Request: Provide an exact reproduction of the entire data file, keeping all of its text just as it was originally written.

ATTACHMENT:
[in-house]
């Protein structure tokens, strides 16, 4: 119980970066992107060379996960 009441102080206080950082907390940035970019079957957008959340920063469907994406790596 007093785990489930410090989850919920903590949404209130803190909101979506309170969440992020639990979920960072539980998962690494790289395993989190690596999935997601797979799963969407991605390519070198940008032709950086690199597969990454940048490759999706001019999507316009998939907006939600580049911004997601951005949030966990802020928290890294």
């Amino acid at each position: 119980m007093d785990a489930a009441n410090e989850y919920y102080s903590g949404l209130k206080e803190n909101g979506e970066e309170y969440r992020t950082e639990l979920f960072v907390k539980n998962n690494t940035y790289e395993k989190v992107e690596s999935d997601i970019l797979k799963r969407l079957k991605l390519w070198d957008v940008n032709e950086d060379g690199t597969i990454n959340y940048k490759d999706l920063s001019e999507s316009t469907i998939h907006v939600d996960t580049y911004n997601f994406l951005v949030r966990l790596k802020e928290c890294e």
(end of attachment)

[in-house]
């Protein structure tokens, strides 16, 4: 119980970066992107060379996960 009441102080206080950082907390940035970019079957957008959340920063469907994406790596 007093785990489930410090989850919920903590949404209130803190909101979506309170969440992020639990979920960072539980998962690494790289395993989190690596999935997601797979799963969407991605390519070198940008032709950086690199597969990454940048490759999706001019999507316009998939907006939600580049911004997601951005949030966990802020928290890294």
């Amino acid at each position: 119980m007093d785990a489930a009441n410090e989850y919920y102080s903590g949404l209130k206080e803190n909101g979506e970066e309170y969440r992020t950082e639990l979920f960072v907390k539980n998962n690494t940035y790289e395993k989190v992107e690596s999935d997601i970019l797979k799963r969407l079957k991605l390519w070198d957008v940008n032709e950086d060379g690199t597969i990454n959340y940048k490759d999706l920063s001019e999507s316009t469907i998939h907006v939600d996960t580049y911004n997601f994406l951005v949030r966990l790596k802020e928290c890294e």